Cumberland Times-News

Letters

October 24, 2013

Consolidation idea driven more by negative attitudes than facts

I was home-schooled through eighth grade and then transfered to Fort Hill for high school.

My education has taught me that if I want to express an opinion for the purpose of influencing a decision, then I need to speak up before the decision is made (not almost four years after the decision was finalized)!

This is why my father and I paid attention through the fall of 2009 and the spring of 2010 to all the publicity about the committee charged with investigating and deciding the future of secondary schools in Cumberland. He and I were two of 26 people who spoke at the public hearing before a crowd of more than 100 attendees.

Of the topics discussed by the speakers, not one mentioned the traditional sports rivalry. Almost everyone referenced recent studies that show that the best results are produced by schools with enrollment between 600 and 1,000 students. We heard the committee report that enrollment trends show that population decline has stabilized and enrollment growth is projected for the future.

That public hearing was held April 24, 2010. I was a ninth-grader at the time. It amazes me that 3½ years later people are still expressing the opinion that Allegany and Fort Hill should be or inevitably will be consolidated due to dropping enrollment. That opinion is driven more by negative attitudes than by facts.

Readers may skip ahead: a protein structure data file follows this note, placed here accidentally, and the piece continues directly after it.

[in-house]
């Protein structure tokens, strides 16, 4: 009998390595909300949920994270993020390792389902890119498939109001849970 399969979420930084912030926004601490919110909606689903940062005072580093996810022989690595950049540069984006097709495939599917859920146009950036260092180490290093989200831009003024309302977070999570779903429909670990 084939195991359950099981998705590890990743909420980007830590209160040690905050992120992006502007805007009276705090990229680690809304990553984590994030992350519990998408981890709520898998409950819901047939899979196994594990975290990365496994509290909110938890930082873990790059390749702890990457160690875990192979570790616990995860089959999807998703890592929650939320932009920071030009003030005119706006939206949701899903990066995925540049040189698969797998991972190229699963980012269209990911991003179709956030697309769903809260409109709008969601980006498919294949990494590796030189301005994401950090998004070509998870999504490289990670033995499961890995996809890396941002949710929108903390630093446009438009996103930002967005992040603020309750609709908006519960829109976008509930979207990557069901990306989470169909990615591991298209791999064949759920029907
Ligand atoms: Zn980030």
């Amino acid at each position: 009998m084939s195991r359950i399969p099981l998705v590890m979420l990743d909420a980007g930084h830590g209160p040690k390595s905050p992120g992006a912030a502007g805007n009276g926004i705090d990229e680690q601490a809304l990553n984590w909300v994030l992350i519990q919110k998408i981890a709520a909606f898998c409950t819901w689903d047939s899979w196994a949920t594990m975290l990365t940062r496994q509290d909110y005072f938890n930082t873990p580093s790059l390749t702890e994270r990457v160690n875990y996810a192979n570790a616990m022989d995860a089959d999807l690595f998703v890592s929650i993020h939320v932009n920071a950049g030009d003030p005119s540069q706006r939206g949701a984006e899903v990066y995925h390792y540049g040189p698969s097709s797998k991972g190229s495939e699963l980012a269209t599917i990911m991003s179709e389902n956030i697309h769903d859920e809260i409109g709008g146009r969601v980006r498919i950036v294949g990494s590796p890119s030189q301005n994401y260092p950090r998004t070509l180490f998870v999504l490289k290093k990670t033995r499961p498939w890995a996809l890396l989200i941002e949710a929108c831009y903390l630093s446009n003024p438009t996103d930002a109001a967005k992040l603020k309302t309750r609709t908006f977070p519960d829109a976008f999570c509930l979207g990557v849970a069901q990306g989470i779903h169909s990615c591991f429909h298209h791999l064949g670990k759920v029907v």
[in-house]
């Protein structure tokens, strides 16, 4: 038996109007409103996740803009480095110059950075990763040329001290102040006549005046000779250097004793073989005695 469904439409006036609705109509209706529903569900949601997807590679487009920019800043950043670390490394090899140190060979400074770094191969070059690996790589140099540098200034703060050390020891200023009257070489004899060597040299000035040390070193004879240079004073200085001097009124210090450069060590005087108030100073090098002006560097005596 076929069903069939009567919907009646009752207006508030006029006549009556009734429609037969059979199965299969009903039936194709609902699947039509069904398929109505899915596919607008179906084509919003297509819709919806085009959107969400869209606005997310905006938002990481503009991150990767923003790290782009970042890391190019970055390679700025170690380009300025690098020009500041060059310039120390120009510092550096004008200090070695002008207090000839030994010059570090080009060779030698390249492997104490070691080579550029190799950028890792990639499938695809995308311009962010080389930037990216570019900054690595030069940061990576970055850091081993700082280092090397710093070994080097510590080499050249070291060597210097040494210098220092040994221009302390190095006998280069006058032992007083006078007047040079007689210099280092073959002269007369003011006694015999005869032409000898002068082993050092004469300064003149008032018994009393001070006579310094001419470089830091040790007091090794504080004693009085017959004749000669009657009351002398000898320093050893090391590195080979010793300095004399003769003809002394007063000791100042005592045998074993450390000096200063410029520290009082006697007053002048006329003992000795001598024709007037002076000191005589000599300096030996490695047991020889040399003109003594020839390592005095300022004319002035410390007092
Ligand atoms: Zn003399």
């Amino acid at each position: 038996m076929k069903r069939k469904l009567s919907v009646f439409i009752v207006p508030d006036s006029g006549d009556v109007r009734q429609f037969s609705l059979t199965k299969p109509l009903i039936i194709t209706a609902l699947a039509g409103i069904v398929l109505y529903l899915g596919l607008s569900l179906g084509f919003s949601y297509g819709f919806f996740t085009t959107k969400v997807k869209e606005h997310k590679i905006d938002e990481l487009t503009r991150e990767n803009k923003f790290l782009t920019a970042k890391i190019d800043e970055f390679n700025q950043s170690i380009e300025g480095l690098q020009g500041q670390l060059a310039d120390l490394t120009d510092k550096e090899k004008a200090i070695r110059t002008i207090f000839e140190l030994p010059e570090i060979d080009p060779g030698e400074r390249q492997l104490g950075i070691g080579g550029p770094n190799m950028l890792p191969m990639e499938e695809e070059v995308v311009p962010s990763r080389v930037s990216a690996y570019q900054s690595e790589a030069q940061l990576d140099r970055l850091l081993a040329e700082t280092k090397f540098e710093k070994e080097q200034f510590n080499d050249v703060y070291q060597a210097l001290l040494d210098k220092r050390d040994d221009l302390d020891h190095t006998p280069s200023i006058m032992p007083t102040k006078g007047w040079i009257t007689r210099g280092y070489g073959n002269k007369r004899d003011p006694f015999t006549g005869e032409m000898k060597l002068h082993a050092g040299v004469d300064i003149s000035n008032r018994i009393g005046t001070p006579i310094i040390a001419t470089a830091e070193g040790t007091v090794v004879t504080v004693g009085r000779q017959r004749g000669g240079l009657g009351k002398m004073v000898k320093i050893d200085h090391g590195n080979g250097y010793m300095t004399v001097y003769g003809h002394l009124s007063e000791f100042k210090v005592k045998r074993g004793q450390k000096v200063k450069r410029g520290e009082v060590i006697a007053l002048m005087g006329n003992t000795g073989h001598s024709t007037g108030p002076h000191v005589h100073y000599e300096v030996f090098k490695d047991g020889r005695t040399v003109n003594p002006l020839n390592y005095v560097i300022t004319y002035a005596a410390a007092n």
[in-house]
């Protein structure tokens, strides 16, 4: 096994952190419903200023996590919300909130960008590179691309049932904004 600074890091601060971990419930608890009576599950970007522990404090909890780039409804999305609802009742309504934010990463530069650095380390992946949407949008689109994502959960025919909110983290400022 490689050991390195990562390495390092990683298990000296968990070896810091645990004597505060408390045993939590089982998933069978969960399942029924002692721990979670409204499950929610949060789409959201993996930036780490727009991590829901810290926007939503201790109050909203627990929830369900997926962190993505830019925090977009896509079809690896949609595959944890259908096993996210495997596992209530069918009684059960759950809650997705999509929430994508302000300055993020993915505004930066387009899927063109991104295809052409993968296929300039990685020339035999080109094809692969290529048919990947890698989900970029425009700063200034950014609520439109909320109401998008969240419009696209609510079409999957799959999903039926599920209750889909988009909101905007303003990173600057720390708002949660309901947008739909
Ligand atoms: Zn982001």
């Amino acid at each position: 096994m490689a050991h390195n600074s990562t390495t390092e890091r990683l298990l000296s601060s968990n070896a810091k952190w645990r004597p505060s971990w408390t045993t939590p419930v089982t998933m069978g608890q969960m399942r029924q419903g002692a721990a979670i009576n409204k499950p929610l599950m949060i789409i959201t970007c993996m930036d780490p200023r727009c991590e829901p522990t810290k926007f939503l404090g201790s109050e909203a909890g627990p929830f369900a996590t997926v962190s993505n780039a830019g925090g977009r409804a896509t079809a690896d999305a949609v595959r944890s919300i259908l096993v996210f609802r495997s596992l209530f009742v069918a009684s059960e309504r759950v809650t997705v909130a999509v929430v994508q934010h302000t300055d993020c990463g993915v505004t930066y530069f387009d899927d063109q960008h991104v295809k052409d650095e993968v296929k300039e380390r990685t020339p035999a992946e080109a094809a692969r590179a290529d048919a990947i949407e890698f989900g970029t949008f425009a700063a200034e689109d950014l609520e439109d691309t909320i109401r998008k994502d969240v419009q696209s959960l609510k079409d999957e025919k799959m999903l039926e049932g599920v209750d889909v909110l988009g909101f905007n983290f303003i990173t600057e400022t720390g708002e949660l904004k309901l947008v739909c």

Is there any evidence yet that the committee and the Board of Education were right? Yes! Since the decision was made to keep Allegany and Fort Hill separate and build a new Allegany, here is what enrollment statistics for the last three years show: Allegany has grown from 710 students in 2011 to 730 in 2012 and to 852 today; Fort Hill has grown from 712 students in 2011 to 800 in 2012 and to 907 today; and Mountain Ridge has grown from 796 students in 2011 to 870 in 2012 and to 951 today.

In terms of growth rate, over the past three years, Mountain Ridge has increased enrollment of 19 percent, Allegany has grown by 20 percent, and Fort Hill has grown by 27 percent.

My parents tell me that during the recent parent-teacher conference day they were told by my 11th-grade sister's psychology teacher that last year she had 34 students in two psychology classes and this year she has 75 students in 3 psychology classes. Three of my 9th-grade sister's teachers told them that she is in classes of 28 to 30 students.

If the new Allegany building is being designed to house 800 students, then it will probably be overcrowded as soon as it opens! This would be similar to the situation faced by Mountain Ridge today.

It is my belief that any use of declining school enrollment to justify the consolidation of Fort Hill and Allegany is not a just argument.

The situation facing Allegany County Schools is not consolidation, but rather dealing with the overcrowding of Mountain Ridge and the possibility of constructing a new Allegany, only to have it outgrow its new building.

If we were to merge Fort Hill and Allegany, we would have a new high school with over 1,760 students (a number that would be very difficult to house at the Fort Hill campus, thus requiring a new location).

Fort Hill would not be Fort Hill without Allegany!

Michael Andrew Mudge

Cumberland

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